# Circuit ideas for undervoltage protection?

Discussion in 'Electronic Components' started by Dirk Leber, Aug 15, 2005.

1. ### Dirk LeberGuest

I recently became aware of a problem which I believe is seriously
underestimated in a lot of designs:
For most standard integrated circuits manufacturers rate the min/max
voltage levels at the pins with something like -0.3V to Vcc + 0.3V,
which is probably derived from the idea of having schottky diodes,
either internal or external, clamping the pin to the above levels. Which
seems so obvious proves problematic when taking a closer look at various
schottky diode datasheets. The forward voltage drop is heavily depending
on the forward current which can easily result in voltage drops of more
than 1 volt. Inacceptable with the above mentioned absolute maximum
ratings for the "protected" integrated circuit.
Only very few schottky diodes guarantee Vfw values of less than 0.3 Volt
even at very low forward current. Apparently there seem to be two
qualities of a schottky diode that seem to be incompatible. Low forward
voltage drop values are apparently not achievable together with high
maximum reverse voltages, which resembles a problem anywhere close to
things like driver lines. How about an example:

TI's hot swap controller TPS249x can safely drive a FET as high side
switch by survising the drain-source current via a shunt resistor and
additionally doing something like a power calculation for the FET by
multiplying the current by the drain-source voltage drop. For measuring
this voltage drop it uses an additional pin OUT which has to be
connected to source. So far for the background.
The pin in question (OUT) since being connected directly to "the world
outside" will have to withstand all the nasty things like surge/burst
pulses, reversed polarity caused by users etc. As a little help, you
might want to add maybe a suppressor diode together with a small serial
resistance to limit currents. Not to forget the must-have schottky diode
to ground against erroneous negative voltages applied to the drivers
outside.
Still, since you cannot spend too much voltage drop over that serial
resistor, the resulting current through the schottky diode will grow to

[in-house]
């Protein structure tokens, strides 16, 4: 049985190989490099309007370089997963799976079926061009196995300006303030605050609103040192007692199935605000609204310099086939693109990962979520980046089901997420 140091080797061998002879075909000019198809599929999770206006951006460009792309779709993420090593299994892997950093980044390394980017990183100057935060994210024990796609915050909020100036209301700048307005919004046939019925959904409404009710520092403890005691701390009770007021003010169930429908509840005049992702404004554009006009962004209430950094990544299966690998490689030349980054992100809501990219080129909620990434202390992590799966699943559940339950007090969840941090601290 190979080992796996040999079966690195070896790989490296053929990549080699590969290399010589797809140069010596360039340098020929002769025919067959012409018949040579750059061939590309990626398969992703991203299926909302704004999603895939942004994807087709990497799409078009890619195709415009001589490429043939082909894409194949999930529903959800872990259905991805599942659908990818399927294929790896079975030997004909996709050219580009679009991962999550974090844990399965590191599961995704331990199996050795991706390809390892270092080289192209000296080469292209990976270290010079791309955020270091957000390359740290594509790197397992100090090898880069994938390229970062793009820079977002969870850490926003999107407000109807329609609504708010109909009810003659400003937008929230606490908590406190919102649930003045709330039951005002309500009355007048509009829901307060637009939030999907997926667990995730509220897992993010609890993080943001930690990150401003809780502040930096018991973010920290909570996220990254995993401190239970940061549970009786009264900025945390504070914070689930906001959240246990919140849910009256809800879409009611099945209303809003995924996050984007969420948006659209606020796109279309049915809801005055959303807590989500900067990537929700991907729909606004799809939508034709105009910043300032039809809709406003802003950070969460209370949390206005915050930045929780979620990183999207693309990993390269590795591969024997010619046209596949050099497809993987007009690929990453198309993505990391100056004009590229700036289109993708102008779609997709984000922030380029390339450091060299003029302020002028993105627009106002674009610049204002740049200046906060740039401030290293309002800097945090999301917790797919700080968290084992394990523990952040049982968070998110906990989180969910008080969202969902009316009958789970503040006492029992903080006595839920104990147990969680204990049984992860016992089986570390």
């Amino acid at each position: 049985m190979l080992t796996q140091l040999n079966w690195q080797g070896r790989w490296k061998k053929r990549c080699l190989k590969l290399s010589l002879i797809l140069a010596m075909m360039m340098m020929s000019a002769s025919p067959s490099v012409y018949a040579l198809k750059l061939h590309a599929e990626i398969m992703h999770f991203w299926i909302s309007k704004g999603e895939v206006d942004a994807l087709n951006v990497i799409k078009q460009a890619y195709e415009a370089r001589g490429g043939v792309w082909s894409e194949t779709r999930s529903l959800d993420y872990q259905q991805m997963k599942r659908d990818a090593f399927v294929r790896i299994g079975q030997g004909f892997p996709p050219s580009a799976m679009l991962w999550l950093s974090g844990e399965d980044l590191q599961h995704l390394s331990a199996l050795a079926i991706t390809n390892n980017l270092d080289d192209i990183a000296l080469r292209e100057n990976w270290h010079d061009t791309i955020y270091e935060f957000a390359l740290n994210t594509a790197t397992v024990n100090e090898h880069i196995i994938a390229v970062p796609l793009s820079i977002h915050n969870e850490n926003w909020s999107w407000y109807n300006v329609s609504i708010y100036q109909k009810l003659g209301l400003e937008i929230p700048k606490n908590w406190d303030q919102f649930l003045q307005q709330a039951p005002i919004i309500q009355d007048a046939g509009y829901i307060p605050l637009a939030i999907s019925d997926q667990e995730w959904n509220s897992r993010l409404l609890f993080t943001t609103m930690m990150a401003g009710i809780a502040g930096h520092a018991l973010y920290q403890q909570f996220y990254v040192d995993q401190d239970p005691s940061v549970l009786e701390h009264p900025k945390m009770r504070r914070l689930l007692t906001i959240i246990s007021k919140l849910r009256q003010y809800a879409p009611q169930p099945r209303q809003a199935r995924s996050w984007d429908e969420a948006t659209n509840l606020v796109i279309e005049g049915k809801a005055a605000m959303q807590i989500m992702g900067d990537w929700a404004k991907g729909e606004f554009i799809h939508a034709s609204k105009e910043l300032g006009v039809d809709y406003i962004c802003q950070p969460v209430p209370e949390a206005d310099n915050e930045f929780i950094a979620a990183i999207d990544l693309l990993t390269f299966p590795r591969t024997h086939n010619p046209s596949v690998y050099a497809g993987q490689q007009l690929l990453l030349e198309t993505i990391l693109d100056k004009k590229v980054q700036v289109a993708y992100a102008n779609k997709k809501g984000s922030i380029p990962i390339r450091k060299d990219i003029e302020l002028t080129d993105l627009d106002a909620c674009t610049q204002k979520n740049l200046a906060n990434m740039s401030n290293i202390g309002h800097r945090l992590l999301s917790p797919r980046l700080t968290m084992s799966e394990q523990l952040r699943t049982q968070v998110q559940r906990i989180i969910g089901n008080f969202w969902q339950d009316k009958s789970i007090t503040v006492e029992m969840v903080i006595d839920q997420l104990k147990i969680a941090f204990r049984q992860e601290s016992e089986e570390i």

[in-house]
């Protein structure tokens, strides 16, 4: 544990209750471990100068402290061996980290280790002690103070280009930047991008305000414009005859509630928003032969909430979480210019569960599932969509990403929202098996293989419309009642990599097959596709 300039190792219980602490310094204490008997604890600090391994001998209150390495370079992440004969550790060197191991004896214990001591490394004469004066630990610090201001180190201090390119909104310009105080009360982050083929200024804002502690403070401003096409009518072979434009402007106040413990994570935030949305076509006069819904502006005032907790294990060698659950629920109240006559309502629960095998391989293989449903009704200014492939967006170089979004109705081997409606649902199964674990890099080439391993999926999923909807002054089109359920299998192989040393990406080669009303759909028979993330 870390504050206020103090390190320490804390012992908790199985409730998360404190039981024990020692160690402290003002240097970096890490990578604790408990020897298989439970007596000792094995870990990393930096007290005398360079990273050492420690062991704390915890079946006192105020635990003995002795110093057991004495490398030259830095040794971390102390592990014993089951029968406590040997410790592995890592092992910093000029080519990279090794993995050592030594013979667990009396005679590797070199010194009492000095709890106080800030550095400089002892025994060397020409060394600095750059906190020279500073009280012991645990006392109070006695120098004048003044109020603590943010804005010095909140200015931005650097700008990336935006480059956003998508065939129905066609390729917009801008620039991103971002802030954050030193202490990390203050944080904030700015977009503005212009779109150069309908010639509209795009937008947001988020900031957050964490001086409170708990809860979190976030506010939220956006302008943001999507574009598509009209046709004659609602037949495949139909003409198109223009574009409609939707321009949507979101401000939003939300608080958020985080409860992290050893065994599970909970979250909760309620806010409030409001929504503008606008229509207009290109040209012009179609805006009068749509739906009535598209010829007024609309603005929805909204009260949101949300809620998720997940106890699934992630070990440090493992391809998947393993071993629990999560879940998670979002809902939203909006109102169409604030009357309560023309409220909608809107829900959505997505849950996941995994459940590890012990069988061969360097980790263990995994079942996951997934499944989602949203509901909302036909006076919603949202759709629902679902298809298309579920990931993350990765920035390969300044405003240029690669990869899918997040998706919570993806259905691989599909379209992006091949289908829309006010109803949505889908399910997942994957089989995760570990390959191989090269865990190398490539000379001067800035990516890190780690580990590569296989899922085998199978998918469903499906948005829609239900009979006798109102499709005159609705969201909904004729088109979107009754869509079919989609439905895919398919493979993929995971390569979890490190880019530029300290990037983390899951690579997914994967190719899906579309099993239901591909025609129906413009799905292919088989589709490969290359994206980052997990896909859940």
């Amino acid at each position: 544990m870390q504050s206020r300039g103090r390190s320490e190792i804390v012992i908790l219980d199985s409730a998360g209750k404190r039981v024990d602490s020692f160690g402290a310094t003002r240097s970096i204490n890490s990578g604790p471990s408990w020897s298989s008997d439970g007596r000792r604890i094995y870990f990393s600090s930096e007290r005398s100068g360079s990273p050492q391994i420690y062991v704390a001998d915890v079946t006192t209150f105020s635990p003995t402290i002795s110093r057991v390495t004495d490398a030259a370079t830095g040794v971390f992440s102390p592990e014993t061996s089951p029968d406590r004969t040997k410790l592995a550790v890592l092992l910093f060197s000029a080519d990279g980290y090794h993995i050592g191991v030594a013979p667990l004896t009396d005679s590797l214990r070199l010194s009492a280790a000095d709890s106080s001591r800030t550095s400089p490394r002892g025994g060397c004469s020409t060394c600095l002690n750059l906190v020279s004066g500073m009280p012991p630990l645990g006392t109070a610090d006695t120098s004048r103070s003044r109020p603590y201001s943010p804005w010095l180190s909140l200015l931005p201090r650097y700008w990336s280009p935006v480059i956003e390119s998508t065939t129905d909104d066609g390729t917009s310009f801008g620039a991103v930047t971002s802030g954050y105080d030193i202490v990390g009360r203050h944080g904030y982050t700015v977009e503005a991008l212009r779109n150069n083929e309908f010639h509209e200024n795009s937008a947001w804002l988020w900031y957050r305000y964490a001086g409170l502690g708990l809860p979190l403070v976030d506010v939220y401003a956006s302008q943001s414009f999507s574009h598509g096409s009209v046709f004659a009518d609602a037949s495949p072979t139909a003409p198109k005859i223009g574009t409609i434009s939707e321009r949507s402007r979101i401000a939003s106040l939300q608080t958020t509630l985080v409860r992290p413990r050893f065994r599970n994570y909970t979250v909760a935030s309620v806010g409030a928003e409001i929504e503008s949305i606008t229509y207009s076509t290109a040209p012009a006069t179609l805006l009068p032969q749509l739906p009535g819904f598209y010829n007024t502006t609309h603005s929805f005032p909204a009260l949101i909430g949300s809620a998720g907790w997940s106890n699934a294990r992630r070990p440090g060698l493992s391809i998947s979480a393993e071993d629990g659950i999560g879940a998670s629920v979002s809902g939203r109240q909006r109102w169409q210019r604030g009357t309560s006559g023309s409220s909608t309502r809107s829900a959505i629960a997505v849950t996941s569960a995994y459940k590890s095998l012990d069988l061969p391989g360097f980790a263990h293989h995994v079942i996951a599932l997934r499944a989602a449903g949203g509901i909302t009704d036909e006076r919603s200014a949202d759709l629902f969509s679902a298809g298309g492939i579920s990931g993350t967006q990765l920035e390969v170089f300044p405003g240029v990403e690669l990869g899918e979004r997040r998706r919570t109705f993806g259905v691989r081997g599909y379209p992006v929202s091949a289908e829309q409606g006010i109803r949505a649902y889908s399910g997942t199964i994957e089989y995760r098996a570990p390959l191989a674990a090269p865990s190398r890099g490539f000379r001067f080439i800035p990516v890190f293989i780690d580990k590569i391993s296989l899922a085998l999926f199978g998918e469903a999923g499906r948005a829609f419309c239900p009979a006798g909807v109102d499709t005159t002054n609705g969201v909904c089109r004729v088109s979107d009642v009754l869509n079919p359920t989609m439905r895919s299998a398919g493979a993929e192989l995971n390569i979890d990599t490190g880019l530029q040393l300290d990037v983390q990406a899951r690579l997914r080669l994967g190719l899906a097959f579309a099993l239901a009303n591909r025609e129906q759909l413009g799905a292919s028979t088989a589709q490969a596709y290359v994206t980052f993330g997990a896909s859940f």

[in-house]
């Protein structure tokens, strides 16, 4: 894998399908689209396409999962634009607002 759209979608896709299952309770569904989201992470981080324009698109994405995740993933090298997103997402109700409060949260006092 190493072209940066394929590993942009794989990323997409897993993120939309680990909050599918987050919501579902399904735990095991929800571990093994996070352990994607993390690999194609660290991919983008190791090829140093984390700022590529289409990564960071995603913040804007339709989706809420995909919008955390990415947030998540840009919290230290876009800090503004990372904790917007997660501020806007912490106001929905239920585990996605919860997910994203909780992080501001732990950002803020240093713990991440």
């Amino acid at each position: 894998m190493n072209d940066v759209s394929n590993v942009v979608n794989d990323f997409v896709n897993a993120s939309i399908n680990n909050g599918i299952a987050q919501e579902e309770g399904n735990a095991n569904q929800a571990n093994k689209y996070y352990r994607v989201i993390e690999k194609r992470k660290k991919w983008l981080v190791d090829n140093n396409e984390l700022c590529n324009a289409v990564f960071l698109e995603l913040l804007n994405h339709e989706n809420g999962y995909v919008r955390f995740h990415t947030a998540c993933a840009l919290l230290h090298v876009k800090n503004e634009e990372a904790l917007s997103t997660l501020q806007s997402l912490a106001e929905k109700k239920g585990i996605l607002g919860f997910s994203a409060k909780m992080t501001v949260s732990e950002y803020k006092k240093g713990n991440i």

something like 1.3 ampere when applying negative voltages up to the
suppressor diodes clamping voltage (let's say 40 volt), limited by a
serial resistance of 30 ohm.
The question now is, which schottky diode to choose:
For example Vishay's SS2H10 that is able to stand a reverse voltage of
up to 100V would have a forward voltage drop of approx. 0.68 Volt. The
OUT pin would be driven far out of spec.
The opposite direction would be something like Vishay's SL44 whith a
impressing forward voltage of only approx. 0.31 Volt at 1.3 ampere. The
problem here is the low reverse voltage of only 28 Volt.

Did anybody solve this quest in the past? Any alternative protective
circuit ideas?

Cheerio,
Dirk Leber
HEITEC AG

2. ### Tilmann RehGuest

I think it's rather derived from the internal structures of the chips.
These specs are to avoid triggering of internal parasitic SCRs, which
would lead to latch-up and possibly destruction of the chip.
Most probably there also is a spec about the maximum *current* at the
OUT pin to prevent latchup, and most probably you can safely stay within
these specs by using a reasonable schottky diode *and* an additional
resistor between that diode and the OUT pin.
I didn't look at the data sheet, so I can't tell you if that spec is

able to provide detailed application information, as well as more
detailed information about how to understand the voltage and current
limits provided in the data sheet (if not already in the KB):
<http://www-k.ext.ti.com/sc/technical-support/email-tech-support.asp?AAP>

4. ### leggGuest

The spec sheet for this series gives voltage compliance limits for the
four pins - VCC, SENSE, EN, OUT- of -0.3 and +100V.

In normal operation, the OUT pin is fairly well protected by power
components natural to the application, being clamped to the source
or output ground, as well as these rails can be, by standard power
supply components.

Large filter capacitors allow both input and output rails to exhibit
low impedance to pulse disturbances.

Revere polarity on the input side can obviously be defeated by
conventional means, if hardware is designed to allow the condition to
be physically possible.

On the output side, the whole load takes the hit - and there are
likely some pretty hefty reverse conduction paths on any power supply
rail - but you have to ask yourself if this is a likely user-generated
fault. Is the node even accessible via an unkeyed interconnection?

This is not a good example of specific IC pin protection
requirements.

In all cases where the VCC +/- x volts limitation apply, the actual
threat has to be evaluated and dealt with.

RL